TL;DR: The way you and your team handles it depends on personal preferences and organizational influences. In my experience, most of the time similar behavior (same functionality) different execution paths tend to be duplicates.
Test Case 1: You get in and turn on the lights. Result: Nothing happens.
Test Case 2: You get in, insert the key, and turn to start the car. Result: Nothing happens.
I would log both issues because, from a test case perspective, those two tests failed.
Test Case 3: You get in from the driver's side and try to start the car. Result: Nothing.
Test Case 4: You get in from the passenger's side and try to start the car. Result: Nothing.
Here, I would log one issue with details about each of the flows that I tried.
The mechanic (developer) realizes that the battery is dead and changes it. One fix solves the "issues". The root problem was the same for all issues, but as a black box tester, you can't presume to know that the root cause is the same.
That being said, you can use your judgement in whether or not the flow actually might be important or not. TC 1 & 2 are testing two different pieces of functionality, whereas 3 & 4 are testing the same functionality but from different starting points. Yes, there may be an edge case where the entry point to starting the car may matter -- but based on your knowledge of the application and past experiences, let your judgement be your guide. To CYA, always include as many details in the bug report as possible.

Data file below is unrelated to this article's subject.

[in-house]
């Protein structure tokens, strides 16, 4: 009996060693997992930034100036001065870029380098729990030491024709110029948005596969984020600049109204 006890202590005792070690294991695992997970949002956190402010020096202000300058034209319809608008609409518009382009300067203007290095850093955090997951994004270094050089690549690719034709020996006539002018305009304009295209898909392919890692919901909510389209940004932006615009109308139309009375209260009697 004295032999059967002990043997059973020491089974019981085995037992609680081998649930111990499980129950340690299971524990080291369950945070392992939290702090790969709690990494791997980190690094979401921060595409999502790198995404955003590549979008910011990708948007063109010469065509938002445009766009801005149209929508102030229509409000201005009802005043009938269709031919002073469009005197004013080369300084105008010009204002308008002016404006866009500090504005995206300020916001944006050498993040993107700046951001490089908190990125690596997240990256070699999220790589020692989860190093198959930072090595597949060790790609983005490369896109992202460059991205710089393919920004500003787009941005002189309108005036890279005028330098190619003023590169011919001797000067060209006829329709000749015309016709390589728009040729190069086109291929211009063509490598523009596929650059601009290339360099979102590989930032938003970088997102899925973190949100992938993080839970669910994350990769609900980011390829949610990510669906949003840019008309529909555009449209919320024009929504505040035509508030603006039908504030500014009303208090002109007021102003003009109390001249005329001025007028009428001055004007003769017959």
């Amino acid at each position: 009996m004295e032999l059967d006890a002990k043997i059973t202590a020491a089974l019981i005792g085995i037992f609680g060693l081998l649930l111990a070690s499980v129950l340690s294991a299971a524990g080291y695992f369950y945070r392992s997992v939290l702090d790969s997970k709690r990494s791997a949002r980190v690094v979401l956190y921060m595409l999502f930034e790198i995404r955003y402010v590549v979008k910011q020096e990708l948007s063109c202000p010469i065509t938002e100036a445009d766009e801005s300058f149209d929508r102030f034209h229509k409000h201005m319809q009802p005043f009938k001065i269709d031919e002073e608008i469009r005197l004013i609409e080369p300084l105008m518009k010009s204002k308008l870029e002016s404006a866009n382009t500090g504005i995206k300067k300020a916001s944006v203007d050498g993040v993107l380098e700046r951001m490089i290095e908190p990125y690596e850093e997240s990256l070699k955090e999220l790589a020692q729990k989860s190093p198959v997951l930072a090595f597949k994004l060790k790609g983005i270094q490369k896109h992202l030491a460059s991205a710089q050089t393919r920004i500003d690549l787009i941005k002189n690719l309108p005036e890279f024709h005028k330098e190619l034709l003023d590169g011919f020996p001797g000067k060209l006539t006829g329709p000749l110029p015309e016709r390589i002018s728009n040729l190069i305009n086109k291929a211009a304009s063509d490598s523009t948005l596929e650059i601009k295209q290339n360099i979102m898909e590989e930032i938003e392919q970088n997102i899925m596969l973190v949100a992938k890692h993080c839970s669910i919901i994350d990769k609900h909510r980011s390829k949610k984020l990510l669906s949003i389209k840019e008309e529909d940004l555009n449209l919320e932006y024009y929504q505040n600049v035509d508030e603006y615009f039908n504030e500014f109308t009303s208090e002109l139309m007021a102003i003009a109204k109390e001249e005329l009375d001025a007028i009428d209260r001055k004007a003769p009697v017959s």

On a side note, as Joe Strazzere mentioned in the comments: metrics also play a role. Is QA performance measured by how many defects are logged? Does having duplicates affect that performance? Is Dev performance related to LOC, defects / KLOC, number of bug fixes, or just for meeting deadlines? The answer to each of these questions will dictate how each of the agents act in any particular case. In one organization where Devs are punished for the number of bugs in their code, they will do everything in their power to mark things as "Duplicates", "Invalid", or "Could not Reproduce," whereas in another company where Dev & QA performance is measured by customer satisfaction, they will be more willing to fix the issues.